https://doi.org/10.1371/journal.pone.0076836.g004

Fenofibrate suppressed ERK1/2 and AKT activation in rat mesangial cells

Given the role of ERK1/2 and AKT signaling played in mesangial cell growth and proliferation, we examined the impact of fenofibrate on ERK1/2 and AKT activation. It was noted that high glucose induced ERK1/2 and AKT activation as manifested by that the relative amount of phosphorylated ERK1/2 and AKT is significantly higher than that of control cells (Figure 5). However, treatment of fenofibrate significantly suppressed high glucose induced ERK1/2 and AKT activation. This inhibition was reversed by MK886.

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Figure 5. Effect of fenofibrate on the phosphorylation of ERK1/2 and PI3K-AKT in rat mesangial cells.

(A) Representative western blot of p-AKT. (B) Representative western blot of p-ERK1/2. The figure shows the average volume density of phosphorylated ERK1/2 and AKT corrected for the loading control, total ERK1/2 and AKT. Values are given as mean±S.D. from 3 separate experiments. *P<0.05 vs NG; # p<0.05 vs HG. NG, normal glucose (5mM); HG, high glucose (40 mM); FN, fenofibrate; MK, MK886.

https://doi.org/10.1371/journal.pone.0076836.g005

We further investigated the effect of PPARα siRNA on high glucose-induced ERK1/2 and PI3K-AKT activation, and Collagen-IV expression. Treatment with PPARα siRNA significantly inhibited PPARα expression (Figure 6A), and resulted in an increased phosphorylation of AKT (Figure 6B) and ERK1/2 (Figure 6C) in high glucose treated mesangial cells. These phosphorylations were reversed by AKT inhibitor, LY294002, and ERK inhibitor, U0126 (Figure 6B and 6C). PPARα siRNA further upregulated the expression of Collagen-IV, compared to that of high glucose treated cells (Figure 6D). Administration of either AKT inhibitor or ERK inhibitor attenuated the expression of Collagen-IV induced by high glucose and PPARα knockdown (Figure 6D). Those data suggested PPARα siRNA accelerated high glucose-induced ERK1/2 and PI3K-AKT activation in rat mesangial cells.

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Figure 6. Effect of PPARα siRNA on ERK1/2 and PI3K-AKT pathways, and the Collagen-IV expression in high glucose treated mesangial cells.

(A) Representative western blot of PPARα. (B) Representative western blot of p-AKT. (C) Representative western blot of p-ERK1/2. (D) Representative western blot of Collagen-IV. Protein levels were determined by western Blot, normalised to GAPDH. Phosphorylated ERK1/2 and AKT were corrected for the loading control, total ERK1/2 and AKT. Values are given as mean ±S.D. from 3 independent experiments in triplicate and p<0.05 is considered statistically significant. *P<0.05 vs NG; # p<0.05 vs HG. NG, normal glucose; HG, high glucose.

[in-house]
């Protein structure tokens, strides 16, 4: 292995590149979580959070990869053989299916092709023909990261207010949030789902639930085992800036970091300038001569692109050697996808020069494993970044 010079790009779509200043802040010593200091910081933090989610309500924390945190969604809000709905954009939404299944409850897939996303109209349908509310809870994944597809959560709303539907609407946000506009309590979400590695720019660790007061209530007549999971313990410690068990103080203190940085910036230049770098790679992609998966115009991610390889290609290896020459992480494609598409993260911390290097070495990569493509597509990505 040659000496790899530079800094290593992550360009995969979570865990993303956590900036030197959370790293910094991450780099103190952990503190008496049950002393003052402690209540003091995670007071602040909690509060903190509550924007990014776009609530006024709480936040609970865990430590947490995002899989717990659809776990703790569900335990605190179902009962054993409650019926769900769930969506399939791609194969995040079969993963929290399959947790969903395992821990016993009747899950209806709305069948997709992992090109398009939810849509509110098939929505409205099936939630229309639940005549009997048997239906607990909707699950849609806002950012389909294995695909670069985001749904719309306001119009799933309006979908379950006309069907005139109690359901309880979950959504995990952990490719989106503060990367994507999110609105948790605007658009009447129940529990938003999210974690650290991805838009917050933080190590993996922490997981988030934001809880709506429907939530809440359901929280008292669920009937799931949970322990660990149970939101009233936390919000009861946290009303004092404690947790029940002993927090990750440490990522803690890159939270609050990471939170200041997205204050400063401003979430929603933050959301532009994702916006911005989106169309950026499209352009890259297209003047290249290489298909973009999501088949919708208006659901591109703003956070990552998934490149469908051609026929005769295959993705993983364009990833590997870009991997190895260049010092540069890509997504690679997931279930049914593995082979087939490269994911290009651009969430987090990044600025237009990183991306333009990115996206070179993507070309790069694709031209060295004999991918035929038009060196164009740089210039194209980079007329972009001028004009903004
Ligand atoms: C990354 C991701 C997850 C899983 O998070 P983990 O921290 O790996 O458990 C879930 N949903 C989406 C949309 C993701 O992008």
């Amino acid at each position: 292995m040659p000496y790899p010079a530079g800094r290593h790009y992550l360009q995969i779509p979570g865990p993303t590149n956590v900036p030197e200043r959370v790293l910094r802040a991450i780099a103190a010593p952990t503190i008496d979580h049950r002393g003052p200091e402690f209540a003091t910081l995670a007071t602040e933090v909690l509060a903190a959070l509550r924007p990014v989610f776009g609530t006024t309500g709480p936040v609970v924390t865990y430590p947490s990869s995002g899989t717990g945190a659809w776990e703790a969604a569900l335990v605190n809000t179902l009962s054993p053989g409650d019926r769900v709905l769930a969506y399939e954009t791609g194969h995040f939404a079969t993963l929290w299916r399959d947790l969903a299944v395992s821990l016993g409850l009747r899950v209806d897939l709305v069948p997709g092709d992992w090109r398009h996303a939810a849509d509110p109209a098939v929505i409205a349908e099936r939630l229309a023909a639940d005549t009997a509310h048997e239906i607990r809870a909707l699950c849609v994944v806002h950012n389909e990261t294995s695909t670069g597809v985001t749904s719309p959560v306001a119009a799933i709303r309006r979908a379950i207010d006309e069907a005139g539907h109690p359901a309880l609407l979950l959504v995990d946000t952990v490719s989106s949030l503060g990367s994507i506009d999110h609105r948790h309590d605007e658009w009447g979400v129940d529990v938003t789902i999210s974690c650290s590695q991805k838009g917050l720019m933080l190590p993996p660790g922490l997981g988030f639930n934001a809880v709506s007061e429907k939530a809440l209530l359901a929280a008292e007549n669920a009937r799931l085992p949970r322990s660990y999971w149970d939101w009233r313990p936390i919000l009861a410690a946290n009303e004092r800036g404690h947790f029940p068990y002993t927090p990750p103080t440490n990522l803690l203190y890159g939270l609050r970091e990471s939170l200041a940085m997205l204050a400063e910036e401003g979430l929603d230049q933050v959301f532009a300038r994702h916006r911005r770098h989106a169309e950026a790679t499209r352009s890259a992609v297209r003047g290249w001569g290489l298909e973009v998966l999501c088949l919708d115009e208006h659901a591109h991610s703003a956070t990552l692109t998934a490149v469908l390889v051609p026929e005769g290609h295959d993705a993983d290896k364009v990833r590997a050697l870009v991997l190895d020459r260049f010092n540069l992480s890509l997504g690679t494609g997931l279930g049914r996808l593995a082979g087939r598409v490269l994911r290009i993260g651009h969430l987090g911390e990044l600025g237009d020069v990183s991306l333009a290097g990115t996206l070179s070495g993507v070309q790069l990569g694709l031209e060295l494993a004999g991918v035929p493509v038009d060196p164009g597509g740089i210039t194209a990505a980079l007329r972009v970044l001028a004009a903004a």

https://doi.org/10.1371/journal.pone.0076836.g006

We further examined cell cycle progression in these cells. As shown in Figure 7, PPARα siRNA promoted G1 phase cell cycle progression during high glucose treatment, and the number of cells in S phase increased (p<0.05). This PPARα siRNA-induced cell growth was inhibited by treatment of either AKT inhibitor or ERK inhibitor (Figure 7).

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Figure 7. PPARα siRNA accelerated high glucose-induced mesangial cell proliferations via ERK1/2 and PI3K-AKT pathways.

PPARα siRNA was transfected into mesangial cells for 5h, followed by stimulating with high glucose for 24h, or high glucose plus Ly294002 (10µmol/L), or high glucose plus U0126 (10µmol/L). Cells were analyzed by flow cytometry after PI staining. Data in the bar graphs represent the average values ± SE of experiments performed in triplicate. *P<0.05 vs NG; # p<0.05 vs HG. NG, normal glucose; HG, high glucose.

https://doi.org/10.1371/journal.pone.0076836.g007

In view of the fact that PPARα directly or indirectly affects transcription of genes such as CDK-4, which is essential for cell cycle progression, we investigated the CDK-4 expression in these cells by real time RT-PCR. As is shown in Figure 8, high glucose stimulation induced an increase of CDK-4 mRNA in MCs. Treatment with fenofibrate inhibited high glucose-induced CDK-4 upregulation (Figure 8), which was accelerated by PPARα siRNA. Administration of AKT inhibitor or ERK inhibitor attenuated the expression of CDK-4 induced by high glucose and/or PPARα knockdown (Figure 8). It suggested that CDK4 inhibition is one of the mechanisms of PPARα regulated mesangial cell proliferation.

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Figure 8. Expression CDK4 in rat mesangial cells (MCs) treated with high glucose.

Mesangial cells were stimulated with high glucose 40mmol/L, in the absence or presence of fenofibrate (100 µM), or PPARα siRNA plus Ly294002 (10µmol/L), or high glucose plus U0126 (10µmol/L) for 24 h. CDK4 mRNA levels were determined by real time RT-PCR, normalised to β-actin. Data in the bar graphs represent the average values ± SE of experiments performed in triplicate. *P<0.05 vs NG; # p<0.05 vs HG. NG, normal glucose; HG, high glucose; FN, fenofibrate.